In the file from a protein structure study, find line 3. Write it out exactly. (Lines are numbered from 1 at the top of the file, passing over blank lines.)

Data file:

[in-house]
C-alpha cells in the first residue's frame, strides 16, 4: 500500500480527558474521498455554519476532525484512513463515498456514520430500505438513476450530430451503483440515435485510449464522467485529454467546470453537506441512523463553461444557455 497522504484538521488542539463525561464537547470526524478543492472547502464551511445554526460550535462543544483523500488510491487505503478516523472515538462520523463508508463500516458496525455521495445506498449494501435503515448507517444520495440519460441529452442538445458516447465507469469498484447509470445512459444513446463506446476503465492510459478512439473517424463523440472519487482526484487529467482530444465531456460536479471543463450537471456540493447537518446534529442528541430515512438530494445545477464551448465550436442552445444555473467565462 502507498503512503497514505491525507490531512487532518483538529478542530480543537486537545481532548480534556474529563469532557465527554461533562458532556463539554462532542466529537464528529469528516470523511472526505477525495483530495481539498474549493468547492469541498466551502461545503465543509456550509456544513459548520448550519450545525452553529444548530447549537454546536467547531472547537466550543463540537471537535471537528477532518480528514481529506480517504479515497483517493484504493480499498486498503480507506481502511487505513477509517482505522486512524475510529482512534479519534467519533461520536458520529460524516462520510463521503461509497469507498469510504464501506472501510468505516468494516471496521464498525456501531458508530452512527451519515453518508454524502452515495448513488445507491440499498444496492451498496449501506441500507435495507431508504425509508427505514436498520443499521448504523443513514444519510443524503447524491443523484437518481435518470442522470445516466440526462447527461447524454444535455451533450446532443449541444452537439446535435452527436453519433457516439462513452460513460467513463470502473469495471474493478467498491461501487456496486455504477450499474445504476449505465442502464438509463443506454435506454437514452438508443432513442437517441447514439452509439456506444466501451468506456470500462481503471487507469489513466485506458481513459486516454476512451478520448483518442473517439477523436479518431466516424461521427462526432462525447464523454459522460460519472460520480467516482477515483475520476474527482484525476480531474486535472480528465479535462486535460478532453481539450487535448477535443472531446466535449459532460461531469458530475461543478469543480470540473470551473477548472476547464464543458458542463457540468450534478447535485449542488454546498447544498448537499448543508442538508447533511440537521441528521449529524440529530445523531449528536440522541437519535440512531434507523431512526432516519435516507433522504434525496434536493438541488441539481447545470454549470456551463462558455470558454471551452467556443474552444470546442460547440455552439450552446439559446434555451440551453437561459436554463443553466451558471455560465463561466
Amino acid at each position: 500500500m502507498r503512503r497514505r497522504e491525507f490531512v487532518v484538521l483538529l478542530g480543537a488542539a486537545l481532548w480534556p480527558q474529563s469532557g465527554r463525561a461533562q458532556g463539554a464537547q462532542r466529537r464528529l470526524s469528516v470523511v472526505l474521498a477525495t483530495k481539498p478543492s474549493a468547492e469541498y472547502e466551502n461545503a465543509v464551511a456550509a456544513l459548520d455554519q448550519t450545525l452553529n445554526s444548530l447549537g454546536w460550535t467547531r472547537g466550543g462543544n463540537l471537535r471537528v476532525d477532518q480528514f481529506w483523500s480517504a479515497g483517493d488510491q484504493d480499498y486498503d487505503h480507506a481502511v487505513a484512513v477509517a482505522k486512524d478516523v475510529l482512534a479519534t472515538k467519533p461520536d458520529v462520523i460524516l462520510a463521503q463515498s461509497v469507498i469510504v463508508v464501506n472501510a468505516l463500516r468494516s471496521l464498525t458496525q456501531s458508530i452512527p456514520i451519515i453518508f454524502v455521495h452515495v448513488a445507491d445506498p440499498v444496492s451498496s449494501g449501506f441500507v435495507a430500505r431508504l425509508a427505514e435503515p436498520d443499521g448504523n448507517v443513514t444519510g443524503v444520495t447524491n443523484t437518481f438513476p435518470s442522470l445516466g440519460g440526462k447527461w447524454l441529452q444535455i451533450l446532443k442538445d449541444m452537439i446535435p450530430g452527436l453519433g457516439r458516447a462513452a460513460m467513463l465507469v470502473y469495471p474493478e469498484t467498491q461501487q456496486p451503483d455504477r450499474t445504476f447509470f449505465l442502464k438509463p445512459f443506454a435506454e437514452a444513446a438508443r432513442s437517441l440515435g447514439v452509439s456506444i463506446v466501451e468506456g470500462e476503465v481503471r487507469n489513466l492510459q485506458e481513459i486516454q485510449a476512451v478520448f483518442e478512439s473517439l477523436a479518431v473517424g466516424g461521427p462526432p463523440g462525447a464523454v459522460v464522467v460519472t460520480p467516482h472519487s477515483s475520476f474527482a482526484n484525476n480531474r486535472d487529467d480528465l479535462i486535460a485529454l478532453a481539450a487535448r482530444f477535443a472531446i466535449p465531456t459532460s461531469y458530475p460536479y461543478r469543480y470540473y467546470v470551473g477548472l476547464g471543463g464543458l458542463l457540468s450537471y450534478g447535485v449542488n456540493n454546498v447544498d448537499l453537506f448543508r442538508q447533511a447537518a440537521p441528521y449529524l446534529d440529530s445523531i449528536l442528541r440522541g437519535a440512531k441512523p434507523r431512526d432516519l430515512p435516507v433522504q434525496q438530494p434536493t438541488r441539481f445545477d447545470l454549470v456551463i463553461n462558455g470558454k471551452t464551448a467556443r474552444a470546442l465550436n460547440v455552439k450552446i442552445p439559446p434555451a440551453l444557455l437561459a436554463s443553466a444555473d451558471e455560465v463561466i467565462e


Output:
Amino acid at each position: 500500500m502507498r503512503r497514505r497522504e491525507f490531512v487532518v484538521l483538529l478542530g480543537a488542539a486537545l481532548w480534556p480527558q474529563s469532557g465527554r463525561a461533562q458532556g463539554a464537547q462532542r466529537r464528529l470526524s469528516v470523511v472526505l474521498a477525495t483530495k481539498p478543492s474549493a468547492e469541498y472547502e466551502n461545503a465543509v464551511a456550509a456544513l459548520d455554519q448550519t450545525l452553529n445554526s444548530l447549537g454546536w460550535t467547531r472547537g466550543g462543544n463540537l471537535r471537528v476532525d477532518q480528514f481529506w483523500s480517504a479515497g483517493d488510491q484504493d480499498y486498503d487505503h480507506a481502511v487505513a484512513v477509517a482505522k486512524d478516523v475510529l482512534a479519534t472515538k467519533p461520536d458520529v462520523i460524516l462520510a463521503q463515498s461509497v469507498i469510504v463508508v464501506n472501510a468505516l463500516r468494516s471496521l464498525t458496525q456501531s458508530i452512527p456514520i451519515i453518508f454524502v455521495h452515495v448513488a445507491d445506498p440499498v444496492s451498496s449494501g449501506f441500507v435495507a430500505r431508504l425509508a427505514e435503515p436498520d443499521g448504523n448507517v443513514t444519510g443524503v444520495t447524491n443523484t437518481f438513476p435518470s442522470l445516466g440519460g440526462k447527461w447524454l441529452q444535455i451533450l446532443k442538445d449541444m452537439i446535435p450530430g452527436l453519433g457516439r458516447a462513452a460513460m467513463l465507469v470502473y469495471p474493478e469498484t467498491q461501487q456496486p451503483d455504477r450499474t445504476f447509470f449505465l442502464k438509463p445512459f443506454a435506454e437514452a444513446a438508443r432513442s437517441l440515435g447514439v452509439s456506444i463506446v466501451e468506456g470500462e476503465v481503471r487507469n489513466l492510459q485506458e481513459i486516454q485510449a476512451v478520448f483518442e478512439s473517439l477523436a479518431v473517424g466516424g461521427p462526432p463523440g462525447a464523454v459522460v464522467v460519472t460520480p467516482h472519487s477515483s475520476f474527482a482526484n484525476n480531474r486535472d487529467d480528465l479535462i486535460a485529454l478532453a481539450a487535448r482530444f477535443a472531446i466535449p465531456t459532460s461531469y458530475p460536479y461543478r469543480y470540473y467546470v470551473g477548472l476547464g471543463g464543458l458542463l457540468s450537471y450534478g447535485v449542488n456540493n454546498v447544498d448537499l453537506f448543508r442538508q447533511a447537518a440537521p441528521y449529524l446534529d440529530s445523531i449528536l442528541r440522541g437519535a440512531k441512523p434507523r431512526d432516519l430515512p435516507v433522504q434525496q438530494p434536493t438541488r441539481f445545477d447545470l454549470v456551463i463553461n462558455g470558454k471551452t464551448a467556443r474552444a470546442l465550436n460547440v455552439k450552446i442552445p439559446p434555451a440551453l444557455l437561459a436554463s443553466a444555473d451558471e455560465v463561466i467565462e